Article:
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Thoughts about perception and communication

Carnegie Mellon scientists are studying how the brain makes sense of natural scenes using a computational model of visual processing. “The model employs an algorithm that analyzes the myriad patterns that compose natural scenes and statistically characterizes those patterns to determine which patterns are most likely associated with each other.”

The bark of a tree, for instance, is composed of a multitude of different local image patterns, but the computational model can determine that all these local images represent bark and are all part of the same tree, as well as determining that those same patches are not part of a bush in the foreground or the hill behind it.

Whether the theory is exactly correct or not, in thinking about it, I realize that we take understanding and perception quite a bit for granted. Our comprehension of the world is supported by complex internal processes that, like all characteristics of living systems, can vary from one “bundle” (human being) to another. We evolve diverse assumptions about the world based on our diverse interpretations. When we communicate, we generally think we share assumptions about reality, but our assumptions are only similar, and less similar where we have differences that will color perception (culture, language, internal process). Communication is far more difficult than we imagine. How do you communicate more of your substructure, so that the things you write or say are understood because your specific neural context is understood? I studied Irish author James Joyce quite a bit when I was in college, and I recall that, with Finnegans Wake, he created a book that could only be understood if you read what he’d read and could get into his head. He understood that a reader’s experience of a book will differ from the experience the author might have intended, depending on the reader’s background, perception, interpretation, culture… so each reader’s experience of a book is different, and if you’re trying to convey your unique sense of the world as you sensed it, you have to demand that the reader crack your code by following a path similar to the path you followed in reading, thinking, writing.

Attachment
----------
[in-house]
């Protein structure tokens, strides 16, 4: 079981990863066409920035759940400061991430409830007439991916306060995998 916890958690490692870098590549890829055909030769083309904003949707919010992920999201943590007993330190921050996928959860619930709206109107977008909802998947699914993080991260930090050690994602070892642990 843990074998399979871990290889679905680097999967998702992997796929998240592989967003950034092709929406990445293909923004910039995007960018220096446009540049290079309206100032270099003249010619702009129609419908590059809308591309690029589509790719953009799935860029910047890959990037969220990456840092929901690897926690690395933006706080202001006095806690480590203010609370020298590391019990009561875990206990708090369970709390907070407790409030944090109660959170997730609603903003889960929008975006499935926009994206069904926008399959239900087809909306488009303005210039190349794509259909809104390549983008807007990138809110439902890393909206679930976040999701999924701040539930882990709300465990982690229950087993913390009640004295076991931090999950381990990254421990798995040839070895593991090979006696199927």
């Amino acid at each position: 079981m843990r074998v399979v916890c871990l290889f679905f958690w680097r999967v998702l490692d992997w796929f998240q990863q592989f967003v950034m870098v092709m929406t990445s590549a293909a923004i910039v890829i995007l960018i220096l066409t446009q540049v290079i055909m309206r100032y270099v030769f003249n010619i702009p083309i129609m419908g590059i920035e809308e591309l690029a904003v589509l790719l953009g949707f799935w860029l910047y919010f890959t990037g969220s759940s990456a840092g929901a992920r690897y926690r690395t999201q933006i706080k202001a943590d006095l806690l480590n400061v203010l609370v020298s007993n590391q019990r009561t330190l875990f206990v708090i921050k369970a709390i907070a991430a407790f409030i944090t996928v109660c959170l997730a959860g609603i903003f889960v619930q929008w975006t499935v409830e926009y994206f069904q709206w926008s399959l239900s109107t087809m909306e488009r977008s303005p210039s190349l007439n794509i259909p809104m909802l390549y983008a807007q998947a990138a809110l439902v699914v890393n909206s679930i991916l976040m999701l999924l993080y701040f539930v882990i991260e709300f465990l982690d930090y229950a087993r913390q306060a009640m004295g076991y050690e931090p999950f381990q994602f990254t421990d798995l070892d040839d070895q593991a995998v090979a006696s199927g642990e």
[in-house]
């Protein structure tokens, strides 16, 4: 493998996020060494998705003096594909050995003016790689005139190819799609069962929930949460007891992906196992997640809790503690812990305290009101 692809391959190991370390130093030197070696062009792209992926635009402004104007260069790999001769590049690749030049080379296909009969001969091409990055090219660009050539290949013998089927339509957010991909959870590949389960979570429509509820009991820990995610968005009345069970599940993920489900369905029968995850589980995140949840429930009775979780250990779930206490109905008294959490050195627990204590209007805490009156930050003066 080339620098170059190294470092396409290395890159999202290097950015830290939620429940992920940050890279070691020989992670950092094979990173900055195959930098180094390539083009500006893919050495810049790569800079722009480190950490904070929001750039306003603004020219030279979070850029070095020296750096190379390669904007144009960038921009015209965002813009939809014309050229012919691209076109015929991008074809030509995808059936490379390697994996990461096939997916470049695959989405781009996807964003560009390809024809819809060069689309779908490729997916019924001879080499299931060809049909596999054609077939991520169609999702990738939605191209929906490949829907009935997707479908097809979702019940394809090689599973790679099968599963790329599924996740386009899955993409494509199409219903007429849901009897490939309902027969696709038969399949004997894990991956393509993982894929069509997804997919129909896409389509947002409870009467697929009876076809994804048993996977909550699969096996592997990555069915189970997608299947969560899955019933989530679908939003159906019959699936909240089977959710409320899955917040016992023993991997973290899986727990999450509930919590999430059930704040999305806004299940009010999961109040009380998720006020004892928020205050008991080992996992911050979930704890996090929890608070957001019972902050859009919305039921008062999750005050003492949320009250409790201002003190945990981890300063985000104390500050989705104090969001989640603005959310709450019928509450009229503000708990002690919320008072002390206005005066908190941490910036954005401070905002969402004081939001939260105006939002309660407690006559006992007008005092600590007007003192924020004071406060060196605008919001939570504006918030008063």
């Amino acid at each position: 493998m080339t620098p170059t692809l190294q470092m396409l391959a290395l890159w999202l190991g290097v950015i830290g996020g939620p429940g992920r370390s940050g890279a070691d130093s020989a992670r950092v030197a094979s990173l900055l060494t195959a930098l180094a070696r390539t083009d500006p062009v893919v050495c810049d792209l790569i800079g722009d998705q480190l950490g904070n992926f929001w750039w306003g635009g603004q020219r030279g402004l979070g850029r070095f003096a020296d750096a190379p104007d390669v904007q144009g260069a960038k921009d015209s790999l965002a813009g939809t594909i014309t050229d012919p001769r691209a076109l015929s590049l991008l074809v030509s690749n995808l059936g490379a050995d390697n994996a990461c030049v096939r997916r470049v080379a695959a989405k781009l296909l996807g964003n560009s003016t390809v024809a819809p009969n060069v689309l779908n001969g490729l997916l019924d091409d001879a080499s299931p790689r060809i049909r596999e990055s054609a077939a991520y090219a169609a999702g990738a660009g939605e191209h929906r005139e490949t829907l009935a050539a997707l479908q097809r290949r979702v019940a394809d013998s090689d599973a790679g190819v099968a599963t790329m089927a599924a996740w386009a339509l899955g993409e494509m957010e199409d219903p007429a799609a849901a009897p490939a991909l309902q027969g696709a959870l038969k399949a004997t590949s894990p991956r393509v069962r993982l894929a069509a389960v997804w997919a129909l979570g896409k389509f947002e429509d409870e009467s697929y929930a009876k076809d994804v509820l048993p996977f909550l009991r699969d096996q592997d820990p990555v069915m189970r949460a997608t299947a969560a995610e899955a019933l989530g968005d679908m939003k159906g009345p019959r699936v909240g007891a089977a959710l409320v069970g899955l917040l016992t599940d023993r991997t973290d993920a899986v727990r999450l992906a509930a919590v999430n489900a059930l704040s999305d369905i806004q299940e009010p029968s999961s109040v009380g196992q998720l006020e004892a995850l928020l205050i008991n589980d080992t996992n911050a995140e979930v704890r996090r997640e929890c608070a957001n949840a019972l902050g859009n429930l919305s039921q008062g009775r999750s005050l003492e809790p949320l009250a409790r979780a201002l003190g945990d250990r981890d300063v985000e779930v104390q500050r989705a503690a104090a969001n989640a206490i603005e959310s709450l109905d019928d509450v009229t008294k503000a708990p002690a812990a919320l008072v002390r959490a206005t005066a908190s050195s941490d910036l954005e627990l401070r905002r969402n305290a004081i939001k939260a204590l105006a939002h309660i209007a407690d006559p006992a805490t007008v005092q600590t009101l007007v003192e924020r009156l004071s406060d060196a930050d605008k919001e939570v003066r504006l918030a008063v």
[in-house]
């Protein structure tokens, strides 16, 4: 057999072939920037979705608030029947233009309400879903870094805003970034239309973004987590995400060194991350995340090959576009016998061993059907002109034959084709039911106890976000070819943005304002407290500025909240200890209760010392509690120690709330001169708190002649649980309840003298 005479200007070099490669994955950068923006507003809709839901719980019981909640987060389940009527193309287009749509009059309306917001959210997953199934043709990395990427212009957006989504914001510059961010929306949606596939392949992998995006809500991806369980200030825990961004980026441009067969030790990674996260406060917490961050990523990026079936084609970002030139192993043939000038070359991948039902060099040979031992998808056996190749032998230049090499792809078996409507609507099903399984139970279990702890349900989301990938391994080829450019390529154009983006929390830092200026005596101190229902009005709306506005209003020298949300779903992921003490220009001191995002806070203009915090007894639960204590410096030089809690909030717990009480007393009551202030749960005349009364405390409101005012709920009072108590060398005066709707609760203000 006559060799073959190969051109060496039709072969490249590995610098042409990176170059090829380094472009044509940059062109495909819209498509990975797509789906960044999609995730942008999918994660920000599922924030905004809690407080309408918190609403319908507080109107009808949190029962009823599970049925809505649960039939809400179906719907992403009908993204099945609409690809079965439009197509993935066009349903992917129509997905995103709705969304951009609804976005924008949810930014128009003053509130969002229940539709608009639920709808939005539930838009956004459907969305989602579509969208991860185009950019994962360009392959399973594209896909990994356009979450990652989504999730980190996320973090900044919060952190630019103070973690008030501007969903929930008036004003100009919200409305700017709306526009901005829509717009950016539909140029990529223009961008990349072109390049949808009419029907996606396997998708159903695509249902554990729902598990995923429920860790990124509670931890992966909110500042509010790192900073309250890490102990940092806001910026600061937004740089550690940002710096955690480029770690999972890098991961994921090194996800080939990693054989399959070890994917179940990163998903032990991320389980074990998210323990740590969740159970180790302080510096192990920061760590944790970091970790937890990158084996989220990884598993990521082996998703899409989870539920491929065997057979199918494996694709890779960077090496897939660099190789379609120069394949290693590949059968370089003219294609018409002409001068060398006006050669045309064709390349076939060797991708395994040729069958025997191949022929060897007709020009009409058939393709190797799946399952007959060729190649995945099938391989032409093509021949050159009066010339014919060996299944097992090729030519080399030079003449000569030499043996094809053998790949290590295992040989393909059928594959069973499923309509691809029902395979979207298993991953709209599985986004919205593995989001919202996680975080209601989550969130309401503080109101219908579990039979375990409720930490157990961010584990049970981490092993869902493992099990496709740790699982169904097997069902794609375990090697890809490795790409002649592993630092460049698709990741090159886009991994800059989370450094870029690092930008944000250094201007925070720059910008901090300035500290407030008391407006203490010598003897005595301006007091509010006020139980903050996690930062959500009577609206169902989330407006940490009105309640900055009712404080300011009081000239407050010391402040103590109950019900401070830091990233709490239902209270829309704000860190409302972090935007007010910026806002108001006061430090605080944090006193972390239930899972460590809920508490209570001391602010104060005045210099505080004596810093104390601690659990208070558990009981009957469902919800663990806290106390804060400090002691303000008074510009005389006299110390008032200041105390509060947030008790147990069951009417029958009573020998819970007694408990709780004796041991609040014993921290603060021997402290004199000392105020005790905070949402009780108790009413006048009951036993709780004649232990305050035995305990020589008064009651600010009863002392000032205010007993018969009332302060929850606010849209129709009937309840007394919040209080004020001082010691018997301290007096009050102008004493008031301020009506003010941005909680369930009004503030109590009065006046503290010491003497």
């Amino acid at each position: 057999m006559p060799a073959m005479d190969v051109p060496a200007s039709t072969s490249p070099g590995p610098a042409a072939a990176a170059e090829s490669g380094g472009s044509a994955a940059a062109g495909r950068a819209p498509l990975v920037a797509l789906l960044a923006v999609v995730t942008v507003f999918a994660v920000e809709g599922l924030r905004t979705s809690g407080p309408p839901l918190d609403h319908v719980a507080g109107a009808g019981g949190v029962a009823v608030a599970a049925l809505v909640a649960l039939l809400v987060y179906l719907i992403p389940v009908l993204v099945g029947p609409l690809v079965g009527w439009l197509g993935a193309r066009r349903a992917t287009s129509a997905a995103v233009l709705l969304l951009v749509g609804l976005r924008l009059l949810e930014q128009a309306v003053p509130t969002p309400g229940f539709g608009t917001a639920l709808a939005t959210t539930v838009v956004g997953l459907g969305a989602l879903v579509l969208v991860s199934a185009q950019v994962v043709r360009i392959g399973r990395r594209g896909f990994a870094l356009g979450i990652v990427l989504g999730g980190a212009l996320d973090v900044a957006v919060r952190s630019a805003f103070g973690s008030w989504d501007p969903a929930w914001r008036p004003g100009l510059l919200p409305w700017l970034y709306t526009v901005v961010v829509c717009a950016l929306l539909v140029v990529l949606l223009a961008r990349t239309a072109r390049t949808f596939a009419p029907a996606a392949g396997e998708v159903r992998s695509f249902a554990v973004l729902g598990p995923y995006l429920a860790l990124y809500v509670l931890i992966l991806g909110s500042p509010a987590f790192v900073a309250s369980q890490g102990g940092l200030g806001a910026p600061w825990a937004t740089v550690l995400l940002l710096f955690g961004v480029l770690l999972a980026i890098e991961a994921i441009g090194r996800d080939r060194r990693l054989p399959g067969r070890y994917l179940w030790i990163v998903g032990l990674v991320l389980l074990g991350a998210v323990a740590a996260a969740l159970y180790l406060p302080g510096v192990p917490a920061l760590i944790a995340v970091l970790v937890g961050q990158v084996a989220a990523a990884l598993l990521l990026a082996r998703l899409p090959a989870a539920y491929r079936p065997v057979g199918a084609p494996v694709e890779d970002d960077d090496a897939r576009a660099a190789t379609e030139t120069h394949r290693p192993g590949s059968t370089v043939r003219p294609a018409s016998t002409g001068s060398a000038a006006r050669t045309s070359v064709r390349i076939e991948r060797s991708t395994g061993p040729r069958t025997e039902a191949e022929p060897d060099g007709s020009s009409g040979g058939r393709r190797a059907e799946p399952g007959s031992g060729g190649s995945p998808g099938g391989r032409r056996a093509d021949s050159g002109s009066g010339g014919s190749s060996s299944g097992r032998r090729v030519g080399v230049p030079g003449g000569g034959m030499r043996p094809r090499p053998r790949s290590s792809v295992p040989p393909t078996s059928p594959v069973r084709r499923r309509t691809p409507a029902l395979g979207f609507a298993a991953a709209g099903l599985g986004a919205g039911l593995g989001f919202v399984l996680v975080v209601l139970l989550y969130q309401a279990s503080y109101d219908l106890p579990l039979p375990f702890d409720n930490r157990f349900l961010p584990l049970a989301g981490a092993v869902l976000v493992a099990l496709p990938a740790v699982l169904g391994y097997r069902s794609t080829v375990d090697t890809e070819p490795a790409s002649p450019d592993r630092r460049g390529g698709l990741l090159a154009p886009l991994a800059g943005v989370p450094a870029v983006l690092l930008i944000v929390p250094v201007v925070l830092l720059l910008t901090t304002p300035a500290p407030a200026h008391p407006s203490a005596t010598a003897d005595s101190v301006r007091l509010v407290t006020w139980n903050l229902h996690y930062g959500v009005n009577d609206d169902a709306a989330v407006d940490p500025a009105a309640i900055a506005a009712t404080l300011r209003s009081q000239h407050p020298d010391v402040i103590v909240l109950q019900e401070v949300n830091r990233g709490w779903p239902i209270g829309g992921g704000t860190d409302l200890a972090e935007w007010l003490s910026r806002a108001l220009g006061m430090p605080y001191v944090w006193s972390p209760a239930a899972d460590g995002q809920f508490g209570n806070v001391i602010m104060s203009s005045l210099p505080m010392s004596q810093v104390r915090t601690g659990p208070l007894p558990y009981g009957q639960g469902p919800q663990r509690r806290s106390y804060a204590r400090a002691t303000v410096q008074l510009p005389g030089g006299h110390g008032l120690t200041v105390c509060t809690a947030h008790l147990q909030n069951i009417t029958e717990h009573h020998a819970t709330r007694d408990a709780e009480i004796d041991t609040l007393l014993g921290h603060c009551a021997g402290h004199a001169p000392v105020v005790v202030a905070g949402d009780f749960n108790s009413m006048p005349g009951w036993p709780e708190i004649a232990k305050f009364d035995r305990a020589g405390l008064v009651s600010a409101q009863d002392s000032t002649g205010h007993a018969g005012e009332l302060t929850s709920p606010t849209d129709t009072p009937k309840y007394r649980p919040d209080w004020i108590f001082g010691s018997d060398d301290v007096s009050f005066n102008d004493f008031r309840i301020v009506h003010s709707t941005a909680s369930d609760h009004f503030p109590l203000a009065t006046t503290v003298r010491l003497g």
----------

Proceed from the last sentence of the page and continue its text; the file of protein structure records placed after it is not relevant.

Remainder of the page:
Comments

  1. Jon,

    Thanks for pointing this article out. No doubt you are right that many of us take our complex wiring for granted.

    When I considered the meaning of the article, my realization (or re-memory) is that there are actually scientific researchers who dedicate their entire lives to the bleeding edge. Generally, my curiosity doesn’t even take me to the fringe.

    Just wanted to drop you a line to let you know that I am very fascinated by the ideas you share here on Weblogsky. Thanks for sharing. I am definitely going to start tuning in more regularly, and would love to hear more from David A as well.

    Steve

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